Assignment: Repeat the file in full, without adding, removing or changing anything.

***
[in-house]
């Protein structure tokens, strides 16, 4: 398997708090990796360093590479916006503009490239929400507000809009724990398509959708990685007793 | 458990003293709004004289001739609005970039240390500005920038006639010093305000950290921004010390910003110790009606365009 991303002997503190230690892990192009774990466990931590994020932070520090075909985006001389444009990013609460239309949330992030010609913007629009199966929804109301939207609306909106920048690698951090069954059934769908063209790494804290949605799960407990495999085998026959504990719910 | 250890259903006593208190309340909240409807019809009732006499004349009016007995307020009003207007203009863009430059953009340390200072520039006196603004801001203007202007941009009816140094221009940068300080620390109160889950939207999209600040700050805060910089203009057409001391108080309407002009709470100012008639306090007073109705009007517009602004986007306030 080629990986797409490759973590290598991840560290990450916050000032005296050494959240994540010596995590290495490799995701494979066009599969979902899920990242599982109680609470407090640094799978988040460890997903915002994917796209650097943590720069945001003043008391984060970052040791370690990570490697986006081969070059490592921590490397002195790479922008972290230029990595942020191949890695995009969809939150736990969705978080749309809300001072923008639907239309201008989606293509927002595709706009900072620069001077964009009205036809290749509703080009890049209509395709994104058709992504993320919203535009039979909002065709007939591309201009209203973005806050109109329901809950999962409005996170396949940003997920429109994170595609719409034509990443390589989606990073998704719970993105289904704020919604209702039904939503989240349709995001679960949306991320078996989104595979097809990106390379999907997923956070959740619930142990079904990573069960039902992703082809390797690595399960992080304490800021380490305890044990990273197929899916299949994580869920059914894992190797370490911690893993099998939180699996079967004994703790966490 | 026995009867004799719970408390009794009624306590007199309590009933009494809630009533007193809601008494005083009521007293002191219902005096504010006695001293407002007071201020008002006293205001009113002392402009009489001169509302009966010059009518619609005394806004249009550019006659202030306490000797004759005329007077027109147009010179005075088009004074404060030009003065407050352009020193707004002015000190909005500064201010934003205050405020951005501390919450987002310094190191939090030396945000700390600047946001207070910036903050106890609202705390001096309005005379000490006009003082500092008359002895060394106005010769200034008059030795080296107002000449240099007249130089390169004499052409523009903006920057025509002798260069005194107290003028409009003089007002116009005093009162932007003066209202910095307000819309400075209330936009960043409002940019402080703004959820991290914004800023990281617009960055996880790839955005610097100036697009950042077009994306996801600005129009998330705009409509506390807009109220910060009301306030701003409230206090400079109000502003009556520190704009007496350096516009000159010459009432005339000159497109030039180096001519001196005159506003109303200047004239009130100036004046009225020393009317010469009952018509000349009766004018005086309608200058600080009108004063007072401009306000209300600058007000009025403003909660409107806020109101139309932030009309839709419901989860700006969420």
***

[in-house]
């Protein structure tokens, strides 16, 4: 398997708090990796360093590479916006503009490239929400507000809009724990398509959708990685007793 | 458990003293709004004289001739609005970039240390500005920038006639010093305000950290921004010390910003110790009606365009 991303002997503190230690892990192009774990466990931590994020932070520090075909985006001389444009990013609460239309949330992030010609913007629009199966929804109301939207609306909106920048690698951090069954059934769908063209790494804290949605799960407990495999085998026959504990719910 | 250890259903006593208190309340909240409807019809009732006499004349009016007995307020009003207007203009863009430059953009340390200072520039006196603004801001203007202007941009009816140094221009940068300080620390109160889950939207999209600040700050805060910089203009057409001391108080309407002009709470100012008639306090007073109705009007517009602004986007306030 080629990986797409490759973590290598991840560290990450916050000032005296050494959240994540010596995590290495490799995701494979066009599969979902899920990242599982109680609470407090640094799978988040460890997903915002994917796209650097943590720069945001003043008391984060970052040791370690990570490697986006081969070059490592921590490397002195790479922008972290230029990595942020191949890695995009969809939150736990969705978080749309809300001072923008639907239309201008989606293509927002595709706009900072620069001077964009009205036809290749509703080009890049209509395709994104058709992504993320919203535009039979909002065709007939591309201009209203973005806050109109329901809950999962409005996170396949940003997920429109994170595609719409034509990443390589989606990073998704719970993105289904704020919604209702039904939503989240349709995001679960949306991320078996989104595979097809990106390379999907997923956070959740619930142990079904990573069960039902992703082809390797690595399960992080304490800021380490305890044990990273197929899916299949994580869920059914894992190797370490911690893993099998939180699996079967004994703790966490 | 026995009867004799719970408390009794009624306590007199309590009933009494809630009533007193809601008494005083009521007293002191219902005096504010006695001293407002007071201020008002006293205001009113002392402009009489001169509302009966010059009518619609005394806004249009550019006659202030306490000797004759005329007077027109147009010179005075088009004074404060030009003065407050352009020193707004002015000190909005500064201010934003205050405020951005501390919450987002310094190191939090030396945000700390600047946001207070910036903050106890609202705390001096309005005379000490006009003082500092008359002895060394106005010769200034008059030795080296107002000449240099007249130089390169004499052409523009903006920057025509002798260069005194107290003028409009003089007002116009005093009162932007003066209202910095307000819309400075209330936009960043409002940019402080703004959820991290914004800023990281617009960055996880790839955005610097100036697009950042077009994306996801600005129009998330705009409509506390807009109220910060009301306030701003409230206090400079109000502003009556520190704009007496350096516009000159010459009432005339000159497109030039180096001519001196005159506003109303200047004239009130100036004046009225020393009317010469009952018509000349009766004018005086309608200058600080009108004063007072401009306000209300600058007000009025403003909660409107806020109101139309932030009309839709419901989860700006969420």